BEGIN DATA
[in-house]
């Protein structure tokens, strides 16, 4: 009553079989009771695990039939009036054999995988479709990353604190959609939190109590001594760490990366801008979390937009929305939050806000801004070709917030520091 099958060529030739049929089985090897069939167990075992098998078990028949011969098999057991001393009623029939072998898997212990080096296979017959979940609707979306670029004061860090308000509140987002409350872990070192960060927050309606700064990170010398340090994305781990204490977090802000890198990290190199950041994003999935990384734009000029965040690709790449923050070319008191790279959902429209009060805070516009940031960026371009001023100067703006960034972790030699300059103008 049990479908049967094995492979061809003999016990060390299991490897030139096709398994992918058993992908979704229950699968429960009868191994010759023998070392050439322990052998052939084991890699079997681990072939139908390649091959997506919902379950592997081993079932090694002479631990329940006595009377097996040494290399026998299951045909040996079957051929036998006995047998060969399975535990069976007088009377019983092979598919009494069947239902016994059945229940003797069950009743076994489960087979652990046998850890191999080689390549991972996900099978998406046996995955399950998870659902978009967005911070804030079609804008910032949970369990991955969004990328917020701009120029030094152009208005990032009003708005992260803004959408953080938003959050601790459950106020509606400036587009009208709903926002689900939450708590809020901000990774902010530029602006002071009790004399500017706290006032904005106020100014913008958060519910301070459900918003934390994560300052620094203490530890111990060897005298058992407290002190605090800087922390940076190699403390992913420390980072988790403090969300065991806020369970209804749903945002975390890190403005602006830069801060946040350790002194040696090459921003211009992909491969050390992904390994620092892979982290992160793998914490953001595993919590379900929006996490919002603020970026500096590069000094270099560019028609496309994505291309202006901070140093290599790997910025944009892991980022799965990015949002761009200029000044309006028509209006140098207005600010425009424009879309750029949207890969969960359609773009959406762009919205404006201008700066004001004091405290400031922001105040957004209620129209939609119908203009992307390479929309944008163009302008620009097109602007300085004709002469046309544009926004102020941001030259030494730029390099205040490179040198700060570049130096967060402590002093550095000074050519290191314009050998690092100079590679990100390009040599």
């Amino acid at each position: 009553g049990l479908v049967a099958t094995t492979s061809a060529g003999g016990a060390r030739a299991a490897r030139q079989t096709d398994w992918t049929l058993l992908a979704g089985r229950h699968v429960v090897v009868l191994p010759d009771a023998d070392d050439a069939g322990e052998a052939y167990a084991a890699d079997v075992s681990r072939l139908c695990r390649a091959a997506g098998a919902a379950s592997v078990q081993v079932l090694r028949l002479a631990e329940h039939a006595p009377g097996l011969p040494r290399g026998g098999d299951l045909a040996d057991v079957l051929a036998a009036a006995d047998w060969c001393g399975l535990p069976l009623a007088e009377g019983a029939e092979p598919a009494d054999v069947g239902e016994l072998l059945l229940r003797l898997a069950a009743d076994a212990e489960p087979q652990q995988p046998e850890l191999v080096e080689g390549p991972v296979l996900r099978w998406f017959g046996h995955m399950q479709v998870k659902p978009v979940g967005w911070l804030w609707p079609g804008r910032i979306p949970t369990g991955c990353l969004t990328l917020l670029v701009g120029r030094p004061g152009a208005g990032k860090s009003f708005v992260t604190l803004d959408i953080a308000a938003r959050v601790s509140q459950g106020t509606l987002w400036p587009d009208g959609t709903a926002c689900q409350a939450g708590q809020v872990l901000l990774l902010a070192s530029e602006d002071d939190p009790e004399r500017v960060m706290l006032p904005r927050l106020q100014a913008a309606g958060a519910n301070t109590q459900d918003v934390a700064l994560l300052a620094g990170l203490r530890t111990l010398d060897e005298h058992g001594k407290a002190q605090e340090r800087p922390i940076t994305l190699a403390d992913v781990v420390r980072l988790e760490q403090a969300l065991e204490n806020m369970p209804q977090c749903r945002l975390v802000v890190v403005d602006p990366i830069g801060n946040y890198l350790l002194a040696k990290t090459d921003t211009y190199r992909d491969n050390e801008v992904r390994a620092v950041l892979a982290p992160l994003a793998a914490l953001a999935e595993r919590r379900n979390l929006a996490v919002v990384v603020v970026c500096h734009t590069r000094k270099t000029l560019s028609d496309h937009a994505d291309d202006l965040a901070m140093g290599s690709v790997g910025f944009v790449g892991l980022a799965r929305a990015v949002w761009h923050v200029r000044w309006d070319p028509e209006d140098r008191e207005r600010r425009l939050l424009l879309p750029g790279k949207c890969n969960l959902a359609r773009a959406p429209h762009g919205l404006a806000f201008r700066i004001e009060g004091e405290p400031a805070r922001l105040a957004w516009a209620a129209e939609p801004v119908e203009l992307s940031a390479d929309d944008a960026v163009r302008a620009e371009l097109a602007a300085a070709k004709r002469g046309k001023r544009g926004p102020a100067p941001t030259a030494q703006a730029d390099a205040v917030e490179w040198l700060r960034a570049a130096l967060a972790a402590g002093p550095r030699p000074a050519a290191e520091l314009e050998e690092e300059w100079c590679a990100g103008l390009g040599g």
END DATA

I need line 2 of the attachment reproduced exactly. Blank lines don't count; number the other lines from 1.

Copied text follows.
């Protein structure tokens, strides 16, 4: 009553079989009771695990039939009036054999995988479709990353604190959609939190109590001594760490990366801008979390937009929305939050806000801004070709917030520091 099958060529030739049929089985090897069939167990075992098998078990028949011969098999057991001393009623029939072998898997212990080096296979017959979940609707979306670029004061860090308000509140987002409350872990070192960060927050309606700064990170010398340090994305781990204490977090802000890198990290190199950041994003999935990384734009000029965040690709790449923050070319008191790279959902429209009060805070516009940031960026371009001023100067703006960034972790030699300059103008 049990479908049967094995492979061809003999016990060390299991490897030139096709398994992918058993992908979704229950699968429960009868191994010759023998070392050439322990052998052939084991890699079997681990072939139908390649091959997506919902379950592997081993079932090694002479631990329940006595009377097996040494290399026998299951045909040996079957051929036998006995047998060969399975535990069976007088009377019983092979598919009494069947239902016994059945229940003797069950009743076994489960087979652990046998850890191999080689390549991972996900099978998406046996995955399950998870659902978009967005911070804030079609804008910032949970369990991955969004990328917020701009120029030094152009208005990032009003708005992260803004959408953080938003959050601790459950106020509606400036587009009208709903926002689900939450708590809020901000990774902010530029602006002071009790004399500017706290006032904005106020100014913008958060519910301070459900918003934390994560300052620094203490530890111990060897005298058992407290002190605090800087922390940076190699403390992913420390980072988790403090969300065991806020369970209804749903945002975390890190403005602006830069801060946040350790002194040696090459921003211009992909491969050390992904390994620092892979982290992160793998914490953001595993919590379900929006996490919002603020970026500096590069000094270099560019028609496309994505291309202006901070140093290599790997910025944009892991980022799965990015949002761009200029000044309006028509209006140098207005600010425009424009879309750029949207890969969960359609773009959406762009919205404006201008700066004001004091405290400031922001105040957004209620129209939609119908203009992307390479929309944008163009302008620009097109602007300085004709002469046309544009926004102020941001030259030494730029390099205040490179040198700060570049130096967060402590002093550095000074050519290191314009050998690092100079590679990100390009040599």